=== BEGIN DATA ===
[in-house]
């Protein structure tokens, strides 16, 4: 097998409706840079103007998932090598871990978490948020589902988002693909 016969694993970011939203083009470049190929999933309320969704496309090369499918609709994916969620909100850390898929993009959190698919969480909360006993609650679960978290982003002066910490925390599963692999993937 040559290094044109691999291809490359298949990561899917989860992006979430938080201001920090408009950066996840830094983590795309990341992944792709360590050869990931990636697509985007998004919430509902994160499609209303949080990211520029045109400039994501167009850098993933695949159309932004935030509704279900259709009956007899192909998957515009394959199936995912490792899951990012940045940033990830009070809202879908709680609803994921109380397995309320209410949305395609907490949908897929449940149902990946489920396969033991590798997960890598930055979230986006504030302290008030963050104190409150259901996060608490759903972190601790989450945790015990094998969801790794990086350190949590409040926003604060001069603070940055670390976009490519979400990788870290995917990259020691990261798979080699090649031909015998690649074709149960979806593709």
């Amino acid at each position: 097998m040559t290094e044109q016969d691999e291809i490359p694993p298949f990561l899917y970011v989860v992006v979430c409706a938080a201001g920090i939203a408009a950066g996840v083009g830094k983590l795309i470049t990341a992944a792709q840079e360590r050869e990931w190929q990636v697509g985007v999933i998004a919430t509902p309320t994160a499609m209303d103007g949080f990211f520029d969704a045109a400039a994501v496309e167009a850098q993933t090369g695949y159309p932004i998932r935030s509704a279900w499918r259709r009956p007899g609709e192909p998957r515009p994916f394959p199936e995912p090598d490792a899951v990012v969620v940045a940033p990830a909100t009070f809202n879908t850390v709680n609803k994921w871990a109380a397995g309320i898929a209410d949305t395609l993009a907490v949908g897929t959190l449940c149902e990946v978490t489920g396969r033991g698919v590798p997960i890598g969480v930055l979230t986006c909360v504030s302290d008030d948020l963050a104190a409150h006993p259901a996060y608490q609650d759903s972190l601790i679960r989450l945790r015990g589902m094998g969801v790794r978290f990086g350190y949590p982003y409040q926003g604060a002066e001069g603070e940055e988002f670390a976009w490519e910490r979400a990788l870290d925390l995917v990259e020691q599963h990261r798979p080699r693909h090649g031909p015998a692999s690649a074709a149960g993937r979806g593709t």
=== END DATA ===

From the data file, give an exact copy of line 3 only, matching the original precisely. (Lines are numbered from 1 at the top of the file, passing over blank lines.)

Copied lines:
């Amino acid at each position: 097998m040559t290094e044109q016969d691999e291809i490359p694993p298949f990561l899917y970011v989860v992006v979430c409706a938080a201001g920090i939203a408009a950066g996840v083009g830094k983590l795309i470049t990341a992944a792709q840079e360590r050869e990931w190929q990636v697509g985007v999933i998004a919430t509902p309320t994160a499609m209303d103007g949080f990211f520029d969704a045109a400039a994501v496309e167009a850098q993933t090369g695949y159309p932004i998932r935030s509704a279900w499918r259709r009956p007899g609709e192909p998957r515009p994916f394959p199936e995912p090598d490792a899951v990012v969620v940045a940033p990830a909100t009070f809202n879908t850390v709680n609803k994921w871990a109380a397995g309320i898929a209410d949305t395609l993009a907490v949908g897929t959190l449940c149902e990946v978490t489920g396969r033991g698919v590798p997960i890598g969480v930055l979230t986006c909360v504030s302290d008030d948020l963050a104190a409150h006993p259901a996060y608490q609650d759903s972190l601790i679960r989450l945790r015990g589902m094998g969801v790794r978290f990086g350190y949590p982003y409040q926003g604060a002066e001069g603070e940055e988002f670390a976009w490519e910490r979400a990788l870290d925390l995917v990259e020691q599963h990261r798979p080699r693909h090649g031909p015998a692999s690649a074709a149960g993937r979806g593709t």